I did exactly the same thing with my first child. It was ridiculous, but I was so excited at the prospect of being able to take him on days out I couldn't wait. I probably wasted a lot of money on trips that my son has no memory of. With my second son, I have had the good sense to ration museum excursions and lower my expectations of the visit.
Yesterday I took my younger son to the Imperial War Museum. Normally, the word museum doesn't provoke a terribly positive reaction in my children, so I carefully said that we were going to the *mumble* Imperial *speak up* WAR *mumble again* Museum. My son look thoughtfully and replied "Cool".
I wish he wouldn't say that.
I like travelling to London on a Saturday. During the weekdays the trains are packed full of weary-looking people that hate their jobs, self-important businessmen who think the carriage is an extension of their office and lumbering NVQ students on their way to Crawley, with headphones pumping out cicada-like rhythms. On Saturday everyone's in a good mood.
The train arrives on time and to my relief, it is 12 carriages long. Occasionally, for reasons unknown, the train only has four carriages and an unseemly scramble ensues. It's quite amusing watching well-to-do people desperately running down a platform, trying to maintain their dignity.
I wonder how we will pass the one-hour journey. Sometimes my son is extremely garrulous, bombarding me with questions like "Dad, how many bullets would it take to kill a stegosaurus?" Today he is silent, possibly overawed by the experience of being on a train, so I'm able to eavesdrop on other people's conversations:
"I say she should be able to do whatever she likes, but she can't go around wearin' a bodice all day. I mean, it's not the Victorian age."
I look behind me and see two men in their late 20s. I was hoping to hear more, but they are drowned out by a recorded annoucement.
To my left, a man in his 60s is holding court to some people who don't seem to know him very well:
"Well I love looking at the boats in the harbour and seeing what the people are doing and if that makes me a peeping tom, then yes, I suppose I am. But they don't kow anyone's looking at them so there's no harm in it. I think people are fascinating. As you get older, you can get a bit cut-off being in the country. I'd quite happily live in the centre of Lewes, right on the High Street where I could watch everything going on, but Sheila says she'd miss having a front garden."
I am distracted by the trolley service. I don't know why, but having a tea or coffee on a train always feels like such a treat, I'll even buy one when I don't really want a drink. Like every other trolley attendant on this line, the young man who serves me is Eastern European. A few years ago, there used to be a man in his 70s who must have been one of the last people to have a real Sussex accent: "Tay, cahfee, beerrr..."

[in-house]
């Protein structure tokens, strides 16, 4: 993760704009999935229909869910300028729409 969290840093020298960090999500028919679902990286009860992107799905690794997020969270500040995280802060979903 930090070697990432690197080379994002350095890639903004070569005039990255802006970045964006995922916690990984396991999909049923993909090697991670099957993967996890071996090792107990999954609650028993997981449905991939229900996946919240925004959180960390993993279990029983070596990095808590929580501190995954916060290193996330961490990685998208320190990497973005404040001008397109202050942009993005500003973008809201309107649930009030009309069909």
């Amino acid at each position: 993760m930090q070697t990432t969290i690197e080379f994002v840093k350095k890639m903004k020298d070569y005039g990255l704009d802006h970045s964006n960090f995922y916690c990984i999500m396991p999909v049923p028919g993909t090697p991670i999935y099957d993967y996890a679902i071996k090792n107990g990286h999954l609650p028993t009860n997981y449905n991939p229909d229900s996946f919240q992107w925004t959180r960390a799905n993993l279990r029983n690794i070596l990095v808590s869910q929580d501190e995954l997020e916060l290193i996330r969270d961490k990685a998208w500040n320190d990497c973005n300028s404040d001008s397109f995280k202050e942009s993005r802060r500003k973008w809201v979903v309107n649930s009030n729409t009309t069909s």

The man on my left is still talking:
It's an investment. They won't build any more like that. Last Sunday I was sitting in the conservatory, watching the thunder storm. It was the most spectacular storm I've ever seen. I saw three forks of lightning dancing along the top of the Downs..."
We arrive at Wivelsfield. The name always makes think of an obsequious, Uriah Heep-style character in a Dickens novel. No-one ever gets off at Wivelsfield.
The rest of the journey is uneventful so I read the Guardian magazine, which has an interesting interview with JK Rowling about her new novel for adults. I was one of the early supporters of Harry Potter, but grew disillutioned when it became a franchise. By the time of the fifth book, I was so sickened by the hype and the obligation to dress up as a wizard at midnight, I decided to liven things up with some real snakes and venomous spiders. That was a memorable book launch.
We stop at Gatwick, where two men with beards, backpacks and flip flops board the train. One of them sits next to me and leans right into my body space. I glare and he shuffles away. Welcome to Britain.
At Clapham Junction we change trains. I tell my son to look out for Big Ben, but the skyline has changed and we can't see a thing.
The walk from Lambeth North to the Imperial War Museum is unremarkable, but I have a pleasant surprise:
I'm particularly pleased to stumble upon this house, as my sole contribution to my older son's home education at the moment is to study the mutiny on the HMS Bounty. We've already watched the 1935 Hollywood film with Charles Lawton. Next, we'll tackle the 1984 version with Anthony Hopkins and Mel Gibson.
Apart from teaching my son a little history and geography, I hope that it will get him thinking critically about the reliability of the narrative in historical films. Was Captain Bligh the sadistic brute of popular myth? With a screenplay by Rober Bolt, the 1984 film should be more balanced. If only they hadn't asked Vangelis to write the music.
The Imperial War Museum is a big hit, but my attempts to emphasise the pity of war fall on deaf ears: "Those guns are big! Could they destroy a whole house? Cool!"
On the way back to the tube station, I am subjected a stream of questions: "Who was on our side? France? But I thought they were our enemy. Why did they lose to the Germans? Was Spain on our side? Why not? Was Africa on our side? What weapons did they have?"
We finish the day at the London Eye, where there are the usual people pretending to be statues of Michael Jackson. "Who's that?" my son I asks. I explain that it's a real person standing very still, dressed as Michael Jackson.
"Who's Michael Jackson?"
What a difference three years makes.